Telling our story can have an impact on our bottom line

Peter Huoppi
May 4, 2020 · 7 min read

The work of journalists is telling other people’s stories. It’s what we do every day. Why then are we so uncomfortable telling our own stories?

Maybe it’s because we learned in journalism school that it’s not about us, but about our subjects and our readers instead. Maybe we’re just shy. (I’ve heard from many of my newspaper colleagues that part of the reason they chose this field is they did not want to be in front of a camera.)

In March, in our newsroom at The Day, we knew the coronavirus was going to affect our company, but we didn’t realize how quickly things would change and how profound the effects would be. As the weeks went by, we realized we had to step outside of our comfort zone and talk more directly about our bottom line. For us, this meant creating videos, writing notes and launching a campaign to our community. It’s resulted in more money and reader subscriptions, which will allow us to continue to report on important issues and keep people informed.

Rethinking the paywall

In addition to how the coronavirus impacted our workflows and staffing, it also had an immediate effect on readership and required quick decisions about our paywall. The Day allows website users to read three articles per month before requiring them to purchase a subscription, with an exception made for information that could directly affect public safety.

Facing possibly the biggest public safety story of our time, how would we choose which stories were deserving of this public safety designation? A narrow definition could provide a good opportunity to demonstrate the value of our reporting, but it could also risk angering a portion of our potential audience. There was also the question of the optics of pushing subscriptions at a time when so many people were losing their jobs. On March 12, we decided that all stories on theday.com related to the coronavirus would be freely accessible to all readers.

Over the next three weeks, we saw a 38% increase in website visitors and a 2% increase in subscriptions. Unfortunately, these gains were not enough to offset the loss in advertising from local businesses that had been forced to close.

As we saw newspapers around the country furloughing or laying off employees and companies that cut days from their print schedule or ceased printing altogether, it quickly became clear that we needed to let our audience know what was happening.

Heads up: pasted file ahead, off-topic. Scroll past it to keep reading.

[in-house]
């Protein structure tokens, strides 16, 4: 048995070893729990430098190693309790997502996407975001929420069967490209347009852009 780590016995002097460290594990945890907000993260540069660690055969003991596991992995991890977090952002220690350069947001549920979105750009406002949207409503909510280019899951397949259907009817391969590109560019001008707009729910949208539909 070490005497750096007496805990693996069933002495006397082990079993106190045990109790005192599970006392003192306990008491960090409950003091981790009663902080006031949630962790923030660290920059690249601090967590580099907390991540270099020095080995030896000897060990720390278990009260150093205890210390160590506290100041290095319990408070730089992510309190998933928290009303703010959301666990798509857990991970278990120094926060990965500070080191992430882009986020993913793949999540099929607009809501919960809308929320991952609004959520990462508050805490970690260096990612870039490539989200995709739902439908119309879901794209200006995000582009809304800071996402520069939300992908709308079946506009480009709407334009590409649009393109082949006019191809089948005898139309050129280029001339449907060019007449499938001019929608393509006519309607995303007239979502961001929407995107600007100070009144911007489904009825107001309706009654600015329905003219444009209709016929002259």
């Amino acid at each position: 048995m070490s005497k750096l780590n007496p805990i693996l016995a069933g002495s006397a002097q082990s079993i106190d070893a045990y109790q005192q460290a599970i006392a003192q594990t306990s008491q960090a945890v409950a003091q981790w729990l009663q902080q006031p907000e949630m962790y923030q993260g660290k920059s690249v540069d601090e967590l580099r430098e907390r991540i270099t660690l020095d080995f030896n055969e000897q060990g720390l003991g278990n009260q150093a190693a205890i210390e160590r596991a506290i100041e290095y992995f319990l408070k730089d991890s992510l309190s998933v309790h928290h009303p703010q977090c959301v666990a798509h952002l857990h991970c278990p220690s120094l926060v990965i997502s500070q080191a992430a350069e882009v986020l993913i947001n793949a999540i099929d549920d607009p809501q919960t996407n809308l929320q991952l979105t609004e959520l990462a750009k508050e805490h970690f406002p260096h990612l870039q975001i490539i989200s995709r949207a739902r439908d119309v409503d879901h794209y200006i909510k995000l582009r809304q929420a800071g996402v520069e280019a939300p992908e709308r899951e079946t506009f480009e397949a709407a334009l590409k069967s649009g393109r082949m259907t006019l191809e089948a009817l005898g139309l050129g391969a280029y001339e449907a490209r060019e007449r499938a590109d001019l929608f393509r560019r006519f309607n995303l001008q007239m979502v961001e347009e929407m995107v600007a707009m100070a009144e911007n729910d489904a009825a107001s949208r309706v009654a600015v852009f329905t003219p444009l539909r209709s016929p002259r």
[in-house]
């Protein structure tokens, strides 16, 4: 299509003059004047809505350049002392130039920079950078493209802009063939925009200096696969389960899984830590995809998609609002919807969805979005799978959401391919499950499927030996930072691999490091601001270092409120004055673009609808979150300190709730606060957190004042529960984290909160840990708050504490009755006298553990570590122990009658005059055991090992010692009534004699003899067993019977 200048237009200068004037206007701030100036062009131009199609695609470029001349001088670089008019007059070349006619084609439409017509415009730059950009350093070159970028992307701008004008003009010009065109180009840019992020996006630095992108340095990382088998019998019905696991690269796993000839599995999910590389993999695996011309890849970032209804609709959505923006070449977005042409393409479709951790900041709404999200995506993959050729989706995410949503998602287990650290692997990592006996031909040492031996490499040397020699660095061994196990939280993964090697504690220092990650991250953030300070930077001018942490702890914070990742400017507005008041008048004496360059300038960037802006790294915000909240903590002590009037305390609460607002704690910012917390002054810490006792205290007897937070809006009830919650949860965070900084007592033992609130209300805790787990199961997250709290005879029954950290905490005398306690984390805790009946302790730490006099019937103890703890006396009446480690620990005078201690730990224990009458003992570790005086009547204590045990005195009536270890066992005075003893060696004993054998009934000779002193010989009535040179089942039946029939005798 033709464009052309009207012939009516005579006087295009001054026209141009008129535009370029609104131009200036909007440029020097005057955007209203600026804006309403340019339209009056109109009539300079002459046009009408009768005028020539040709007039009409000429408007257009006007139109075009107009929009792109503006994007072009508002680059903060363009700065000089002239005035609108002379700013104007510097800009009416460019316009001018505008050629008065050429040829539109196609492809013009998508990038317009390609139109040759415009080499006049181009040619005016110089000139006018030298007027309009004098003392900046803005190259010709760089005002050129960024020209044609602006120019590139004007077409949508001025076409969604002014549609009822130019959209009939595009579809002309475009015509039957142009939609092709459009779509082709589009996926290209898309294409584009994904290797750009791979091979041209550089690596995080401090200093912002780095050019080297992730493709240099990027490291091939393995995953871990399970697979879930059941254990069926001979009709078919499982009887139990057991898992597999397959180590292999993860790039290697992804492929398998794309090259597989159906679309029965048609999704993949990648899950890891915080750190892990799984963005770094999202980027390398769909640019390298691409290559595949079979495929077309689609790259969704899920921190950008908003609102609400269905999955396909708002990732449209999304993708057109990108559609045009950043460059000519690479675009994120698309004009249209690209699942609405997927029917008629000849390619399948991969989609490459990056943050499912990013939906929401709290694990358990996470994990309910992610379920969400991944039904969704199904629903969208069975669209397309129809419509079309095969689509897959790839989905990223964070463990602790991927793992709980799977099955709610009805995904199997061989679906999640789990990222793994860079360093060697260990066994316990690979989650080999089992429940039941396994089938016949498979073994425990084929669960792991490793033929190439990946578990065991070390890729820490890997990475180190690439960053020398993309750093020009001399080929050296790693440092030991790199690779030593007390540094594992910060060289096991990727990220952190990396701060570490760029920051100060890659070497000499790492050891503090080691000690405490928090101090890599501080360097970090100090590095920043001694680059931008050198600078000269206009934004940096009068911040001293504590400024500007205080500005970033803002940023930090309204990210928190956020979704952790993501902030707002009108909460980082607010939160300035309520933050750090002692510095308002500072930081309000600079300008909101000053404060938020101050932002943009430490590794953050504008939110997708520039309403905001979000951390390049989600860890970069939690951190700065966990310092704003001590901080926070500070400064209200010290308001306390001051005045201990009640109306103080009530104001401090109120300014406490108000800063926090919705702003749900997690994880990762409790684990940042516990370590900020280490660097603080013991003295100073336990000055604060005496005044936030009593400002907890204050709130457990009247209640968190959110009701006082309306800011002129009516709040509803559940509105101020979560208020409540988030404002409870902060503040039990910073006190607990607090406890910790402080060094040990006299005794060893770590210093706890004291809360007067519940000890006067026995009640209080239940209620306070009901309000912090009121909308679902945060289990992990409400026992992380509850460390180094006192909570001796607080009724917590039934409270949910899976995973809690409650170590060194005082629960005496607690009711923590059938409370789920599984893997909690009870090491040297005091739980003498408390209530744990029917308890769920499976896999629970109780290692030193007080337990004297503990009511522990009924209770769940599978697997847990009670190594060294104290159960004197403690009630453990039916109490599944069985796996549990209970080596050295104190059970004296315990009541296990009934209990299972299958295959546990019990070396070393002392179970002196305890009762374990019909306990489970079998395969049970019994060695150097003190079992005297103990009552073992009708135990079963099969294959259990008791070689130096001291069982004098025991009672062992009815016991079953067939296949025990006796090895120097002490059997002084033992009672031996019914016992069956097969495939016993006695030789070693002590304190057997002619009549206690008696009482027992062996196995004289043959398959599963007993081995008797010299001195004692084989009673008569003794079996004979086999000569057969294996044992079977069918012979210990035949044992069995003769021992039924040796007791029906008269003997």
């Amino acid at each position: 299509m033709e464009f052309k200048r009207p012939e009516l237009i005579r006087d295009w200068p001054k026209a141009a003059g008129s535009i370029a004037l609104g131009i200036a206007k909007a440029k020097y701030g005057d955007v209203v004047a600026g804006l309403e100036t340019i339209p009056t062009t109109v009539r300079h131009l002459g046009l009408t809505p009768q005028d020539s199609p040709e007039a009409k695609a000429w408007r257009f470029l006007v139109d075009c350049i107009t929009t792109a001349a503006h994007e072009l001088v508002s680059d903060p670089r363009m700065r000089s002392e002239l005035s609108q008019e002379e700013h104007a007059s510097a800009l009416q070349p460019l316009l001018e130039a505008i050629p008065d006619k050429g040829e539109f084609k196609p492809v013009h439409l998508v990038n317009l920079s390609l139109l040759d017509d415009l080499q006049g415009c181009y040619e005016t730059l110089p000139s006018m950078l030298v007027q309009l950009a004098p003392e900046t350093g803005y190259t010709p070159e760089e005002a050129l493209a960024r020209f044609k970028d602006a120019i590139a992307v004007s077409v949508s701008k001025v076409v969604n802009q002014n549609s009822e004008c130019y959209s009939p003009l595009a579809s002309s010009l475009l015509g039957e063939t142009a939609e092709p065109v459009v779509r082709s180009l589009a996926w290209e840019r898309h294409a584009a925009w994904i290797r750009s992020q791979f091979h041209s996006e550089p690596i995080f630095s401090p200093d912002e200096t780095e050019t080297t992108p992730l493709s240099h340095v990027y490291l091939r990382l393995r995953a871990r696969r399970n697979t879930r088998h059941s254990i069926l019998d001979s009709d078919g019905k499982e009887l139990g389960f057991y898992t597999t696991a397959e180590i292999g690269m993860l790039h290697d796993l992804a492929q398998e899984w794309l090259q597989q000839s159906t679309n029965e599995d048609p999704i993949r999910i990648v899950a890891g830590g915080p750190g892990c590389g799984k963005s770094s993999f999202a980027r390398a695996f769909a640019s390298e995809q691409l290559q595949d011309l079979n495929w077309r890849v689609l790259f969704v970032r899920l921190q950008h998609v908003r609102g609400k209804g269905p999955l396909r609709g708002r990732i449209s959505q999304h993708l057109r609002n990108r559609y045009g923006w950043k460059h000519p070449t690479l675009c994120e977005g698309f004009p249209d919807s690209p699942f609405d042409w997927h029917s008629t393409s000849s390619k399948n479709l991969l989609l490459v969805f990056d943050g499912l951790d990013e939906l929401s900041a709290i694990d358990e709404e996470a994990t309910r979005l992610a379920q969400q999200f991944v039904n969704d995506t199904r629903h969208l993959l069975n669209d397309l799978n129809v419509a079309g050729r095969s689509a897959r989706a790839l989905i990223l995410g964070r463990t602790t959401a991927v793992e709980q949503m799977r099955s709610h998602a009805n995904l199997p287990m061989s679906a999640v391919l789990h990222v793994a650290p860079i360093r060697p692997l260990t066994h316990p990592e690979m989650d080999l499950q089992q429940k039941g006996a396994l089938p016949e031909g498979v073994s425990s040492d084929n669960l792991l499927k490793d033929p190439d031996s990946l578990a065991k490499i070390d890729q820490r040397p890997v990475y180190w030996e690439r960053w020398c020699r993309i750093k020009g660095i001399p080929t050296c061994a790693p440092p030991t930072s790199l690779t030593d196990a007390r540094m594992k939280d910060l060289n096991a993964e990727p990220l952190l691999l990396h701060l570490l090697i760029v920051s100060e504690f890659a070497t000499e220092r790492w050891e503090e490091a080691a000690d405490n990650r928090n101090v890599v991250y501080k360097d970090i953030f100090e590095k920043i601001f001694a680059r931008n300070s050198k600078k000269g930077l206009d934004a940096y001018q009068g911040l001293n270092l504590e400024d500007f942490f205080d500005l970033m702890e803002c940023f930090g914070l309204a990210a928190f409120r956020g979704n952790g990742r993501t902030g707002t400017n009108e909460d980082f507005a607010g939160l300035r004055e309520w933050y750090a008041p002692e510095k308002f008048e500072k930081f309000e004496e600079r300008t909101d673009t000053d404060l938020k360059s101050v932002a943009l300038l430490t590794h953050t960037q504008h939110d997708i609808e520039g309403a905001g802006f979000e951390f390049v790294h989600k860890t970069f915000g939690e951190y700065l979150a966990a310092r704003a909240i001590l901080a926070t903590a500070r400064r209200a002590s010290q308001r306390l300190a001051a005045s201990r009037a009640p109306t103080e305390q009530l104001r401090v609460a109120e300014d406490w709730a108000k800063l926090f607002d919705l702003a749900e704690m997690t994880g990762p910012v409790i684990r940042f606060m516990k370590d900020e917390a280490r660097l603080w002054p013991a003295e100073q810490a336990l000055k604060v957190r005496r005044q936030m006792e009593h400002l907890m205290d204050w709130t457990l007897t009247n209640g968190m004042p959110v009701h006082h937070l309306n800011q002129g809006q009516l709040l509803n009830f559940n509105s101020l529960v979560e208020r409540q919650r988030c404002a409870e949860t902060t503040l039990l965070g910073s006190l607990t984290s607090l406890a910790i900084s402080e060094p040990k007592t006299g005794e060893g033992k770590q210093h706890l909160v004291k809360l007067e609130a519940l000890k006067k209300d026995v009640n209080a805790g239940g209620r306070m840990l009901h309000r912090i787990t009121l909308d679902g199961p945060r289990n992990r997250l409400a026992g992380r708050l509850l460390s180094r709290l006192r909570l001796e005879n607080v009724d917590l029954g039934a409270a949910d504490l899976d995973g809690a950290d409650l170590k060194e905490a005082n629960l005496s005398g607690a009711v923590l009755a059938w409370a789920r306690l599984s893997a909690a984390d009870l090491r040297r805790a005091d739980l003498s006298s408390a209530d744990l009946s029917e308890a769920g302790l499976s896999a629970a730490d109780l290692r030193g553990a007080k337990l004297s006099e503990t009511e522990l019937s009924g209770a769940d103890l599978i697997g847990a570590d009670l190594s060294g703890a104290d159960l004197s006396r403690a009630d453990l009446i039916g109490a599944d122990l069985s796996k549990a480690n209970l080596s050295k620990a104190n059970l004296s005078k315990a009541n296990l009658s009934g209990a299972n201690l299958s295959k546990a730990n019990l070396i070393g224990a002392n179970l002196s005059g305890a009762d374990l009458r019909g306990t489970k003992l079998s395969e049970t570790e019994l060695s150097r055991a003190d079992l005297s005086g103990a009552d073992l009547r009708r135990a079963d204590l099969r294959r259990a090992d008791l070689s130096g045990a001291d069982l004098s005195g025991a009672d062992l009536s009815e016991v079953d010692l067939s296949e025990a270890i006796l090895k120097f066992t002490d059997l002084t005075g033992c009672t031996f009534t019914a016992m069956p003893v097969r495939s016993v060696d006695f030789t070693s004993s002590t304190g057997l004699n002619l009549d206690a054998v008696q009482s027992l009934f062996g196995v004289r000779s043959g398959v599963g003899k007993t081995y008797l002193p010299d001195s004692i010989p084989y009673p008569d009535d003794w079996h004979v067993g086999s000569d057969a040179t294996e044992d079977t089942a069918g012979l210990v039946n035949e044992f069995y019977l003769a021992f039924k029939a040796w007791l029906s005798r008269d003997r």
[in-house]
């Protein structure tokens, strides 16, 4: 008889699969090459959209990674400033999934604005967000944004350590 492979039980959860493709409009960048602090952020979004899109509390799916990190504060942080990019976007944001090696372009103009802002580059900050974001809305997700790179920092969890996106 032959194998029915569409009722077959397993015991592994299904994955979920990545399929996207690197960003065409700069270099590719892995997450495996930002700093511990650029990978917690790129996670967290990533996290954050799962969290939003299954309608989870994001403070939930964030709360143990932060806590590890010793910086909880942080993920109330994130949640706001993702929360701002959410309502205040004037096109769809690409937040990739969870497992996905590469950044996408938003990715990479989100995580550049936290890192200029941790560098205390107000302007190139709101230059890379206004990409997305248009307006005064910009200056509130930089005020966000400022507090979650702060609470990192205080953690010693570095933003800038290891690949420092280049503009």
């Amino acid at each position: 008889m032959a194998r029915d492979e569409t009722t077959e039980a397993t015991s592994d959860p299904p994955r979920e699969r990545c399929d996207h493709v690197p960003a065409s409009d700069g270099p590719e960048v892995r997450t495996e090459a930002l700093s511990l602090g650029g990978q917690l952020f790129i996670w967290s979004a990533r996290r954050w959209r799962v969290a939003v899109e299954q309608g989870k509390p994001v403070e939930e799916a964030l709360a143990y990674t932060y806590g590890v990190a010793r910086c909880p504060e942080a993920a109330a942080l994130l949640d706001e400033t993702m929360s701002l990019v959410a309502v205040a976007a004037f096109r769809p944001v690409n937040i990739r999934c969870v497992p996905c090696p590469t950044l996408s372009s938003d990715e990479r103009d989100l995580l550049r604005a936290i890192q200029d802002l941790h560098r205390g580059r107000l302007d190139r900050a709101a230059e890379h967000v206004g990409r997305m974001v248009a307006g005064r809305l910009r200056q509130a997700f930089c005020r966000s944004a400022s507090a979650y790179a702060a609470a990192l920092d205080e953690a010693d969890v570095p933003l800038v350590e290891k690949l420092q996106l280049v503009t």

In the past, The Day has been fairly transparent when reporting on both good and bad news about our own business. We write stories when our reporters are recognized in journalism competitions, and we write stories when we lay off employees.

On March 16, we wrote a short note to our readers explaining that many of our reporters are working remotely. We noted that the stories we have made free to read are not free to produce. We also posted a video message reminding people of the importance of subscriptions and highlighting our digital offerings in case the virus was to disrupt the printing or distribution of the newspaper. We shared the video on our website and social platforms, and it ran as a 30-second ad on local cable.

On April 4, after our news staff had been working from home for three weeks, reporter Joe Wojtas wrote a story detailing how the change was affecting our journalists and highlighting some of the work they had done. The story also introduced a fundraising partnership with the Local Media Association. (LMA’s COVID-19 Local News Fund facilitates tax-deductible donations to independent and family-owned media companies.)

Wojtas’ story included a quote from The Day publisher Tim Dwyer.

“We’re a trusted part of this community and people look to us to provide coverage…We need the support of the community and we’ll continue to support the community. It’s time for all of us to come together to get through this.”

The article provided links where people could subscribe or donate, but it stopped short of asking directly for support.

Newsroom Response

I think this is where some people in the newsroom started to feel a bit uncomfortable. All of a sudden, the public service mission of journalism was running together with a business’s need to make a profit. In the past, a call to action like this would have come from our marketing department.